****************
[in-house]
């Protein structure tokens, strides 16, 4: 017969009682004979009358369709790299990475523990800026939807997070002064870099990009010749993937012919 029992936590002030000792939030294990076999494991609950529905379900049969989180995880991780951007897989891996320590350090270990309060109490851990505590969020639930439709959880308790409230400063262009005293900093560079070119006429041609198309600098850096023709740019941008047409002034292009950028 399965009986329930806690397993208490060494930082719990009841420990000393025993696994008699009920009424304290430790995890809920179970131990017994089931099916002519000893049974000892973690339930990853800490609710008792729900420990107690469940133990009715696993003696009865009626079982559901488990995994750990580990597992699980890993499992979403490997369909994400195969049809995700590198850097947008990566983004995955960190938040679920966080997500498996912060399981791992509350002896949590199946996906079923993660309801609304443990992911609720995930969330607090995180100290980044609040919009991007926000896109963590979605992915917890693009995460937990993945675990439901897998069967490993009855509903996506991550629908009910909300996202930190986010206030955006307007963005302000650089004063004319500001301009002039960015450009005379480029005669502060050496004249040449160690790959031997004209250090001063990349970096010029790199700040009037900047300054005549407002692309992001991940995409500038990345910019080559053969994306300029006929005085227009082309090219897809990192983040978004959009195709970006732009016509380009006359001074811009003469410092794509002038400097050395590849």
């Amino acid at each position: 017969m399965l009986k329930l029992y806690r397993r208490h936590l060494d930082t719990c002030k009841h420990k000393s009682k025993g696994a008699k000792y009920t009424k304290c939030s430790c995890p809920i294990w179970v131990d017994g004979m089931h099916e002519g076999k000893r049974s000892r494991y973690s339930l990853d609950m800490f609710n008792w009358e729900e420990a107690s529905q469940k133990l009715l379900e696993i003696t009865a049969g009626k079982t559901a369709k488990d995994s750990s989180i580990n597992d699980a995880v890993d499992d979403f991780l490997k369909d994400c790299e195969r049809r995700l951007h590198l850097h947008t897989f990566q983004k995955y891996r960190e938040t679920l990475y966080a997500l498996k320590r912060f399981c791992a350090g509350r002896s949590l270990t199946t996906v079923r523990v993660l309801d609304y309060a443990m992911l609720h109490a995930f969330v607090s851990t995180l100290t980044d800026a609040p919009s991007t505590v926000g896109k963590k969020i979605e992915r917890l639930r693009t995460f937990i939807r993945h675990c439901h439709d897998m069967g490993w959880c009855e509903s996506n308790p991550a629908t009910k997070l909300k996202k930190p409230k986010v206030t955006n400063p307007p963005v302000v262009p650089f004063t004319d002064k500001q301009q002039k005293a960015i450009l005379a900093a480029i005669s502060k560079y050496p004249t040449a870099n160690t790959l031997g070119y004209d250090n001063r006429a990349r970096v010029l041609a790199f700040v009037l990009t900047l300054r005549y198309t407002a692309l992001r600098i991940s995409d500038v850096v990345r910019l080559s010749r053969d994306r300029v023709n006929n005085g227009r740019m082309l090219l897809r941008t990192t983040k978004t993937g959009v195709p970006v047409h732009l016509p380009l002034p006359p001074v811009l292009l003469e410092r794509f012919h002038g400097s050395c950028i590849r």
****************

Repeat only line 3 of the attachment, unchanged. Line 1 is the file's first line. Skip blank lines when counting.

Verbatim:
């Amino acid at each position: 017969m399965l009986k329930l029992y806690r397993r208490h936590l060494d930082t719990c002030k009841h420990k000393s009682k025993g696994a008699k000792y009920t009424k304290c939030s430790c995890p809920i294990w179970v131990d017994g004979m089931h099916e002519g076999k000893r049974s000892r494991y973690s339930l990853d609950m800490f609710n008792w009358e729900e420990a107690s529905q469940k133990l009715l379900e696993i003696t009865a049969g009626k079982t559901a369709k488990d995994s750990s989180i580990n597992d699980a995880v890993d499992d979403f991780l490997k369909d994400c790299e195969r049809r995700l951007h590198l850097h947008t897989f990566q983004k995955y891996r960190e938040t679920l990475y966080a997500l498996k320590r912060f399981c791992a350090g509350r002896s949590l270990t199946t996906v079923r523990v993660l309801d609304y309060a443990m992911l609720h109490a995930f969330v607090s851990t995180l100290t980044d800026a609040p919009s991007t505590v926000g896109k963590k969020i979605e992915r917890l639930r693009t995460f937990i939807r993945h675990c439901h439709d897998m069967g490993w959880c009855e509903s996506n308790p991550a629908t009910k997070l909300k996202k930190p409230k986010v206030t955006n400063p307007p963005v302000v262009p650089f004063t004319d002064k500001q301009q002039k005293a960015i450009l005379a900093a480029i005669s502060k560079y050496p004249t040449a870099n160690t790959l031997g070119y004209d250090n001063r006429a990349r970096v010029l041609a790199f700040v009037l990009t900047l300054r005549y198309t407002a692309l992001r600098i991940s995409d500038v850096v990345r910019l080559s010749r053969d994306r300029v023709n006929n005085g227009r740019m082309l090219l897809r941008t990192t983040k978004t993937g959009v195709p970006v047409h732009l016509p380009l002034p006359p001074v811009l292009l003469e410092r794509f012919h002038g400097s050395c950028i590849r």